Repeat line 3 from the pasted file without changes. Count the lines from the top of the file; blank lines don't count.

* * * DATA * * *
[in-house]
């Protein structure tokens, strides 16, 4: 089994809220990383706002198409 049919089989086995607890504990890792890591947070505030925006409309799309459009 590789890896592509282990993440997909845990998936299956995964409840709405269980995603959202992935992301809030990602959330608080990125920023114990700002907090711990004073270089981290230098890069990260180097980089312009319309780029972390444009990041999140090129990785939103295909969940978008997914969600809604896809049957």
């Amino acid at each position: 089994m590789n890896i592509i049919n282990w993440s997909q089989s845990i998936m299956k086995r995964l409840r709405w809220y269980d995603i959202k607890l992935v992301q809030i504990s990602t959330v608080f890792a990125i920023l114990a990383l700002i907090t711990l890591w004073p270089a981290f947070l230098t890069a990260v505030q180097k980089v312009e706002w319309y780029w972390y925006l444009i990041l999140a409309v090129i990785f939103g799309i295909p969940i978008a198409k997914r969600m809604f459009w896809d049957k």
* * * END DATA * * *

């Amino acid at each position: 089994m590789n890896i592509i049919n282990w993440s997909q089989s845990i998936m299956k086995r995964l409840r709405w809220y269980d995603i959202k607890l992935v992301q809030i504990s990602t959330v608080f890792a990125i920023l114990a990383l700002i907090t711990l890591w004073p270089a981290f947070l230098t890069a990260v505030q180097k980089v312009e706002w319309y780029w972390y925006l444009i990041l999140a409309v090129i990785f939103g799309i295909p969940i978008a198409k997914r969600m809604f459009w896809d049957k």